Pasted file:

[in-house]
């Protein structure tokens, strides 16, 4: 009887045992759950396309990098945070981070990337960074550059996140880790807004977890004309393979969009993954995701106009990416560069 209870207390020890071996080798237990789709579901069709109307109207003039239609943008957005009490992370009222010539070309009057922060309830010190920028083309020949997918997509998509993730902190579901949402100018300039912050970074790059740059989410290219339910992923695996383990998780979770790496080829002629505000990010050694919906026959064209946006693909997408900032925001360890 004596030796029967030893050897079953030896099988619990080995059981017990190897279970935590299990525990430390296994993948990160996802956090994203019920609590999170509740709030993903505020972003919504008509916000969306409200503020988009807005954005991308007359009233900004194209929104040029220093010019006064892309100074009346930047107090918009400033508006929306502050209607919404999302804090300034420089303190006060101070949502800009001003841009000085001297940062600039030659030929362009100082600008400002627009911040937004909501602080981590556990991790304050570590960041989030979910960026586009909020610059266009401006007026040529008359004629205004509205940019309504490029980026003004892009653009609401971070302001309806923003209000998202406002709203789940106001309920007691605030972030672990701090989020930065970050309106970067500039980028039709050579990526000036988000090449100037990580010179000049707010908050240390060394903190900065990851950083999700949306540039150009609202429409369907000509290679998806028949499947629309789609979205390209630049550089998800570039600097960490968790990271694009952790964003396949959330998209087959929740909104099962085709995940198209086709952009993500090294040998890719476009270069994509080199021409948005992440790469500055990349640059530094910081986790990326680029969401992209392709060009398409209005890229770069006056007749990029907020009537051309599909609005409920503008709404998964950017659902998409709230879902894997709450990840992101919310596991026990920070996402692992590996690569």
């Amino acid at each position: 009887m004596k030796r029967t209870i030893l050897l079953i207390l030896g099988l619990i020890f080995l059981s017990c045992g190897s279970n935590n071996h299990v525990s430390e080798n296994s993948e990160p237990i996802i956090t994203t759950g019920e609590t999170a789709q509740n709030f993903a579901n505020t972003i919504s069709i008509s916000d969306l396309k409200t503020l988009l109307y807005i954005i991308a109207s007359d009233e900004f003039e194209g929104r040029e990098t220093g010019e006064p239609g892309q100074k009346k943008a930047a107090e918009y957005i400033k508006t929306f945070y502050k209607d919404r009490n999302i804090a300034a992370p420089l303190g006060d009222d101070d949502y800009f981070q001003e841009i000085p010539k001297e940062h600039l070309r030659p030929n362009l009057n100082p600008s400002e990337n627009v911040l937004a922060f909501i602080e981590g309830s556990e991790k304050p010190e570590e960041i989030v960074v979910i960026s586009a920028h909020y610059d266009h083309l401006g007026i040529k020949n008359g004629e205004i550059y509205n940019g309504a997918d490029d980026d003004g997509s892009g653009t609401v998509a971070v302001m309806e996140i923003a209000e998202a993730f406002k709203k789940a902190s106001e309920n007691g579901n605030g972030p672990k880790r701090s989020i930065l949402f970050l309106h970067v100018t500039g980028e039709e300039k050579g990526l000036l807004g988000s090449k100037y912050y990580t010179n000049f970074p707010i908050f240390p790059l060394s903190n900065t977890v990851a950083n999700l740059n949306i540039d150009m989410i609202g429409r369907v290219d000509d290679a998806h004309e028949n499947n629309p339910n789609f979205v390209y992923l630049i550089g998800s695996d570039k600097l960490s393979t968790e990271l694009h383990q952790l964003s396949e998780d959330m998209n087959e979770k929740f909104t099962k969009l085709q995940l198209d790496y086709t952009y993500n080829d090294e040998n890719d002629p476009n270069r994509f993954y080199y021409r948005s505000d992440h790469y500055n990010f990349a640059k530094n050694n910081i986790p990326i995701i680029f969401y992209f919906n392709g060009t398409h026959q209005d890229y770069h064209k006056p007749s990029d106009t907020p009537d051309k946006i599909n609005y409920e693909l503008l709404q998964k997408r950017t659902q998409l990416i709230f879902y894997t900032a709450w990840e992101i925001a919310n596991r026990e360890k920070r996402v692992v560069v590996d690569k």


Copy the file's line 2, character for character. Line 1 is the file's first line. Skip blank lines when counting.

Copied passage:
């Protein structure tokens, strides 16, 4: 009887045992759950396309990098945070981070990337960074550059996140880790807004977890004309393979969009993954995701106009990416560069 209870207390020890071996080798237990789709579901069709109307109207003039239609943008957005009490992370009222010539070309009057922060309830010190920028083309020949997918997509998509993730902190579901949402100018300039912050970074790059740059989410290219339910992923695996383990998780979770790496080829002629505000990010050694919906026959064209946006693909997408900032925001360890 004596030796029967030893050897079953030896099988619990080995059981017990190897279970935590299990525990430390296994993948990160996802956090994203019920609590999170509740709030993903505020972003919504008509916000969306409200503020988009807005954005991308007359009233900004194209929104040029220093010019006064892309100074009346930047107090918009400033508006929306502050209607919404999302804090300034420089303190006060101070949502800009001003841009000085001297940062600039030659030929362009100082600008400002627009911040937004909501602080981590556990991790304050570590960041989030979910960026586009909020610059266009401006007026040529008359004629205004509205940019309504490029980026003004892009653009609401971070302001309806923003209000998202406002709203789940106001309920007691605030972030672990701090989020930065970050309106970067500039980028039709050579990526000036988000090449100037990580010179000049707010908050240390060394903190900065990851950083999700949306540039150009609202429409369907000509290679998806028949499947629309789609979205390209630049550089998800570039600097960490968790990271694009952790964003396949959330998209087959929740909104099962085709995940198209086709952009993500090294040998890719476009270069994509080199021409948005992440790469500055990349640059530094910081986790990326680029969401992209392709060009398409209005890229770069006056007749990029907020009537051309599909609005409920503008709404998964950017659902998409709230879902894997709450990840992101919310596991026990920070996402692992590996690569």